5. In a large non-stick skillet over medium-high heat, heat the oil. Add the mustard seeds, cover and cook until the seeds have stopped popping, around 30-60 seconds. Next, add the cumin and asafoetida, which will sizzle instantly and turn reddish-brown. Add the sliced roulade, laying them in a single layer and cook until they are lightly browned, around 1-2 minutes. Flip and brown on the other side, another minute more.

6. Spread the chopped onion, cilantro and curry leaves overtop the roulade slices. Lower the heat to medium and cover the skillet. Cook for 5 minutes, without stirring, allowing the tomato to steam and flavour the roulade slices.

7. Once ready, use a spatula to carefully remove the roulade slices and plate. Top with the tomato sauce and sprinkle with grated coconut.

Makes 20 pieces and serves 2 as a main, serves 6 as an appetizer.

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16 Responses

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  1. sprint2thetable said, on May 11, 2012 at 8:06 AM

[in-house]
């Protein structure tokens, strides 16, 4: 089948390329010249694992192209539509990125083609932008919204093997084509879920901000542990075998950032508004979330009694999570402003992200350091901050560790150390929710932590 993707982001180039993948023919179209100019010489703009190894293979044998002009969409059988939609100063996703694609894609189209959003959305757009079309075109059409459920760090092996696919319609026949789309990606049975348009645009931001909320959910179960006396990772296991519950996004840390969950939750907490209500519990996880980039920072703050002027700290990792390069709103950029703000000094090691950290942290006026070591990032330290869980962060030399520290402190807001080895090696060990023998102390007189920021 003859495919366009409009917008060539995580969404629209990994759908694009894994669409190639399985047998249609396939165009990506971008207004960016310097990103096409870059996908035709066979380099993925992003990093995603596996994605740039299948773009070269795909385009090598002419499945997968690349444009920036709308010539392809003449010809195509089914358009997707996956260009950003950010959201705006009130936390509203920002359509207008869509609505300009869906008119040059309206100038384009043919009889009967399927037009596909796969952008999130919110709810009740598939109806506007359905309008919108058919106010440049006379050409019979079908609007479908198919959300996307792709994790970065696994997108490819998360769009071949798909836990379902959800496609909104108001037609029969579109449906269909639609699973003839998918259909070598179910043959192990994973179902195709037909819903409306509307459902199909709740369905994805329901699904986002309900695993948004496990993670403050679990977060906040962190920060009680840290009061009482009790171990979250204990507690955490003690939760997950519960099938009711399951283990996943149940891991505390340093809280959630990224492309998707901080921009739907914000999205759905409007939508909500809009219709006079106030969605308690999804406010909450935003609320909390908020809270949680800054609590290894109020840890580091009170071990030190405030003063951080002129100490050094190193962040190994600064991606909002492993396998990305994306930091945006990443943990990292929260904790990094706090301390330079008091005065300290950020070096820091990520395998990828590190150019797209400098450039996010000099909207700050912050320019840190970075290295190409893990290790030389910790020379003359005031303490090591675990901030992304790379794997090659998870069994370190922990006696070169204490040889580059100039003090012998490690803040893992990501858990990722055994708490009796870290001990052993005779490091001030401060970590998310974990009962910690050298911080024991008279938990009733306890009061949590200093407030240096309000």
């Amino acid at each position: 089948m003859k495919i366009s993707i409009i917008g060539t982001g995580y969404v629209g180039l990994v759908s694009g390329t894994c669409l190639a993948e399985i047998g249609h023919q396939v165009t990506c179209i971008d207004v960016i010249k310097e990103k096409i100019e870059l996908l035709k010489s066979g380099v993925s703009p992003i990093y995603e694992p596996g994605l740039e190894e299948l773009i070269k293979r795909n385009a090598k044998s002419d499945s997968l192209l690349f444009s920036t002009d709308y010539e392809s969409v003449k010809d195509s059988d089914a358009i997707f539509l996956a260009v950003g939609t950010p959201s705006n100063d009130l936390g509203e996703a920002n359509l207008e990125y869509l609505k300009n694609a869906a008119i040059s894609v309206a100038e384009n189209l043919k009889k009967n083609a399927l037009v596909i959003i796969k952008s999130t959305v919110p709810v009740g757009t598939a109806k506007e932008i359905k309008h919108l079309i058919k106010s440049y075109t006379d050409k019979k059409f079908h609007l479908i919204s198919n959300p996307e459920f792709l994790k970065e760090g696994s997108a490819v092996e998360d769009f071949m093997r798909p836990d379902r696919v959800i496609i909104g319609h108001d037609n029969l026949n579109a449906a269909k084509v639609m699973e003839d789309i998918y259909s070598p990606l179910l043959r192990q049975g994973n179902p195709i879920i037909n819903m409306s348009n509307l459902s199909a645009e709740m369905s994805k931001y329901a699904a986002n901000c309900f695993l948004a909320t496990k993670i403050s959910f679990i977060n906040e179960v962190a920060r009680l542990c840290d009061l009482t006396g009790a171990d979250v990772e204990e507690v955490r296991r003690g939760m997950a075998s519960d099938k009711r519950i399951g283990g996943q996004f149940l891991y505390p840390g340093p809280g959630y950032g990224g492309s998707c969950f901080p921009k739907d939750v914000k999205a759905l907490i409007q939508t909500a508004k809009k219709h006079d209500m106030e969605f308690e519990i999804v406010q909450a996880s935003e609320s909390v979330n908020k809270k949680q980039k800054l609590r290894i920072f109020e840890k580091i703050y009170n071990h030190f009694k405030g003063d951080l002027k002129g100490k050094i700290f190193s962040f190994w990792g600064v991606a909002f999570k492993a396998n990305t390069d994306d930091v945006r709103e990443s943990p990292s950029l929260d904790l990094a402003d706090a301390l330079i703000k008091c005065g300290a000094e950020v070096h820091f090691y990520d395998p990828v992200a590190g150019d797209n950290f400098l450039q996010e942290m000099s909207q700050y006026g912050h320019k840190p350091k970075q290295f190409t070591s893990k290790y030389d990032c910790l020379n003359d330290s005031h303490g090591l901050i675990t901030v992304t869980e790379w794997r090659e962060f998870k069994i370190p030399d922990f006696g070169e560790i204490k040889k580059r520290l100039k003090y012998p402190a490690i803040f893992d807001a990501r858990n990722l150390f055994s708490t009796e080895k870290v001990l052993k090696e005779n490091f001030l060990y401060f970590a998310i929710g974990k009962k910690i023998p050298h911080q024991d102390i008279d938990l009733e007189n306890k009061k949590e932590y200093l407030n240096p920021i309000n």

What a cool dish! I cannot wait to try it. I love chickpea flour and I’m always looking for new way to get my greens in… one can only eat collard tacos so many times in one week. :)

    Have a great weekend!

  2. [...] Sesame-Flavoured Blend with Peanuts and Coconut (Maharashtrian Garam Masala) – Avocado Chutney – Roulade of Collard Leaves with a Tomato-Mustard Sauce – Cumin-Scented Pigeon Peas with Mango – Plantains and Cabbage with Pigeon Peas – Toasted Split [...]

  3. Soma said, on May 11, 2012 at 8:49 AM

    Have always and will always love this dish! yes collard works well and better than the “arbi” leaves traditionally used.. no fear of the itch this way. Yours have come out neat and pretty. And thanks much for the mention. hugs.

  4. Priya Yallapantula said, on May 11, 2012 at 12:56 PM

    wow, that looks impressive and delicious.

  5. THAT looks awesome. Chickpea flour is great as face wash too – dab a little on a zit and it dries it up too. Haven’t been able to find it lately….we too moved away from my favorite store!

    • janet @ the taste space said, on May 13, 2012 at 7:05 AM

      Thanks for the tip, Michelle! I never knew I could use chickpea flour as a beauty regime. ;) It is such a powerful bean, who knew? ;)

  6. Joanne said, on May 12, 2012 at 8:15 PM

    This is such a fun alternative to the traditional egg roulade! And much easier! And with more vitamin A!

    I can’t be trusted around reduced price produce either.